A Future for Anarchy?

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jules bonnot
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Oct 14 2004 13:41
A Future for Anarchy?

Much of what passses for debate among "anarchists" revolves around the issue of class and its place in the context of a project of revolution. Below are a few words concerning my take on the issue. and my view on a way out of the quagmire.

Why is there still such an obsession among "anarchists" with regard to class? Why do they feel the need to drone on and on about class composition?. This is so restictive, most working class people, in my personal experience and in every poll that has been done on this issue want to be middle class. this is even the case when they are living in a council flat, working in a factory etc because they see themselves above the "underclass" they consider themselves midleclass. Big deal, who cares? The point of "revolution" is surely the complete negation of classes, ie the abolition of the working class as a entity. The concept of class is only usefull to those who are aiming at having a constituancy. This society destroys everyone regardless of their economic situation. Some obviously have a harder time than others but this doesn't make them a revolutionary or even potentially radical. The revolutionary subject is anyone who is sick of this society.

People in general can't see what the point of all this talk about "revolution". capitalism is revolution, constantly changing, adapting and transforming social and economic conditions. the spirit of resistance glows in very few. And not many activists at that!. Most activists if they were honest would admit that they like their niche, their role as "outsider", "rebel" etc. The classist organisations that exist (thankfully on the decline since the fall of real socialism) are aimed at recruitment, subordination of members to rules and generally sustaining "revolt" within the cosy confines of capitlaist politics. That is, they offer no chance for meaningfull change in the individuals life never mind widespread rebellion.

Unfortunately there is something very rotten in the heart of the anarchist subculture. the problem with most anarchist activists is they unfortunately suffer from guilt complexes or issues of "martyrdom syndrome" and along wih the rest of the population suffer a general lack of purpose, many unsociable types find solace in groups of social misfit "outsideres", they find a degree of acceptance and comfort in the club of anarchism. The development of a movement will mean the eradication of the anarchist subculture of punk politics. This subculture provides a niche for those rebelling against their parents, it can't go beyond this role in its present format. Not only is the present anarchist subculture made up of people who outside this subculture would be viewed as nerds but it is increasingly reformist and "media friendly, ie washed of any adical content, in order to "appeal". Even the anarchists organising the "Dissent" against the G8 in the UK are merely promoting the idea of reformist politics. "Educate the G8" nonsense and with talk of "alternative energies" etc. Not out of place at the actual European Socail Forum, surely?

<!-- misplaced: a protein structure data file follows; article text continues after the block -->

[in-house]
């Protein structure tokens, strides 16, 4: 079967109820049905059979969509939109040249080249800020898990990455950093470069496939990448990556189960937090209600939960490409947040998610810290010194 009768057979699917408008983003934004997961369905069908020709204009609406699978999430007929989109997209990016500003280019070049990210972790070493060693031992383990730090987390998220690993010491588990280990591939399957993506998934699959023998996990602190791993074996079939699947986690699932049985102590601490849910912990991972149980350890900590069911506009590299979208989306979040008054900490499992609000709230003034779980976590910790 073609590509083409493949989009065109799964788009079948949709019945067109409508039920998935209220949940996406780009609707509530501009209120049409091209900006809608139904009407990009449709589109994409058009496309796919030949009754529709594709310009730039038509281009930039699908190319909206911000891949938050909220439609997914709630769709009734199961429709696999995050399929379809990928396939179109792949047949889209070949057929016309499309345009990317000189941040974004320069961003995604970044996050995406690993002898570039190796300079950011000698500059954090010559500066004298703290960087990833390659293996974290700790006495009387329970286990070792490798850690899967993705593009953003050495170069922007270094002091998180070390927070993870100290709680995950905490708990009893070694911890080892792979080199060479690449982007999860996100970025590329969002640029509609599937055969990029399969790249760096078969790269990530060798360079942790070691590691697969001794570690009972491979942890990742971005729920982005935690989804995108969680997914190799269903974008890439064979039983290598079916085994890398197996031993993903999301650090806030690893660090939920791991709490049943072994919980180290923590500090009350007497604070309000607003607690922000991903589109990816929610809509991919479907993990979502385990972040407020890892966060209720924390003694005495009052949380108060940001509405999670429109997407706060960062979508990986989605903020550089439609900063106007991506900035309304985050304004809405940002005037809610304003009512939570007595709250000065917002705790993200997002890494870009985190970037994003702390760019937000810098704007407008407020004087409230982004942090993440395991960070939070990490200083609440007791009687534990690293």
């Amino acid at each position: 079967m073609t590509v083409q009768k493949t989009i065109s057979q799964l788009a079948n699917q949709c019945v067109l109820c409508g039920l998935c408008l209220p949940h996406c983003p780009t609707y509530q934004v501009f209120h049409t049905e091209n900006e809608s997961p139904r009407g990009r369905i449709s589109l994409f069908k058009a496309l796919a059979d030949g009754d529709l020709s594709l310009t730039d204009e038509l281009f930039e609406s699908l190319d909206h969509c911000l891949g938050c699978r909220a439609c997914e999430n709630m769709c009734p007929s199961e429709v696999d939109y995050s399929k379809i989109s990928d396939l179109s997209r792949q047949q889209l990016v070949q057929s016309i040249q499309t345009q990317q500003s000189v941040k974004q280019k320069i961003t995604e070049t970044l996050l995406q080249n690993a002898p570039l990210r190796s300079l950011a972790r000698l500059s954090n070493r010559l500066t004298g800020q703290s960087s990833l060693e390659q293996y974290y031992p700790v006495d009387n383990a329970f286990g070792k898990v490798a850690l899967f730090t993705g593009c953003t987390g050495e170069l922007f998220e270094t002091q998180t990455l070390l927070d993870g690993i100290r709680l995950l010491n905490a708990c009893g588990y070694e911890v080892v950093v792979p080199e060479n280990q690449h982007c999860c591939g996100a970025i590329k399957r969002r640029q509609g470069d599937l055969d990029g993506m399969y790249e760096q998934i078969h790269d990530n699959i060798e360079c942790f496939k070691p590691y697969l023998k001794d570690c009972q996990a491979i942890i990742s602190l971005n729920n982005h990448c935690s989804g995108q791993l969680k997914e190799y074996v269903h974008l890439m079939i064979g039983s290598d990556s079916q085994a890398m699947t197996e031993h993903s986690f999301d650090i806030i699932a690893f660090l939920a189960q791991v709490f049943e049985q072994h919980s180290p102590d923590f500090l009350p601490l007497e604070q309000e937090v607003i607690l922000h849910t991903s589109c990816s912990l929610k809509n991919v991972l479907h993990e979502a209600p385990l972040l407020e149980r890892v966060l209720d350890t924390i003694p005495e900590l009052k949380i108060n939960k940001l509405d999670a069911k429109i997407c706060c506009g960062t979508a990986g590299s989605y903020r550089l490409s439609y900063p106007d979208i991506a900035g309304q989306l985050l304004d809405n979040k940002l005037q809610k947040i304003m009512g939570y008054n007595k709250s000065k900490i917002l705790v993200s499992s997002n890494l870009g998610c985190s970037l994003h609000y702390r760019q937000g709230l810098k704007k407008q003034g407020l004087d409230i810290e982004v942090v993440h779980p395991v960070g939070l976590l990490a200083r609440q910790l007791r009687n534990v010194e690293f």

The process of rebellion is much more than the present day activities of the "activist community". Events such as the alternative social forum in london is excellent and I hope that within such gatherings the nettle will be grasped, we must recognise that while anarchism is plaqued by closet stalininsts and other stripes of leftist then it is doomed to continue to be left on the shelf of failed ideologies. Anarchists have a different dream, anarchists, unlike the lefitist demagogues are proud of promoting freedom, the abolition of all forms of hierarchy. Anarchy is larger than the prisons of capitalist politics, it can't be caged within left and right (which are meaningless concepts), anarchy is the creation of a siutation of possibiliities, a situation where the once percieved impossible is now possible. Anarchy is the journey it is not an end product, a blueprint, something that is final, an imposed solution. Anarchy is possible now, each individual can create a little bit of anarchy where they live, every town, village and city has an a anarchist or 2. The usual tactic of following the coat tails of reformist leftist groups (a dreary leafleting to stop the post office being closed) is miserable and takes us not one centimetre closer to engaging the wider population towards the project of widescale rebellion, resistance and insurrection.

Yours for the creation of anarchy and the end to all hierarchy

JB circle A

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PaulMarsh
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Oct 14 2004 13:57

If the class war is over, who won?

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cantdocartwheels
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Oct 14 2004 15:03

Is this thread going anywhere or is it another really annoying vague abstract self-affirmation piece that achieves absolutely nothing.

Talk to me in numbers, give me times, subscription lists, union dues, self help projects, group and regional organisation, federation, scientific analysis, meetings etc etc, just don't give me this hippy stuff about how ''anarchy is the creation of endless possibilities'' because i don't see the point, its not saying anything.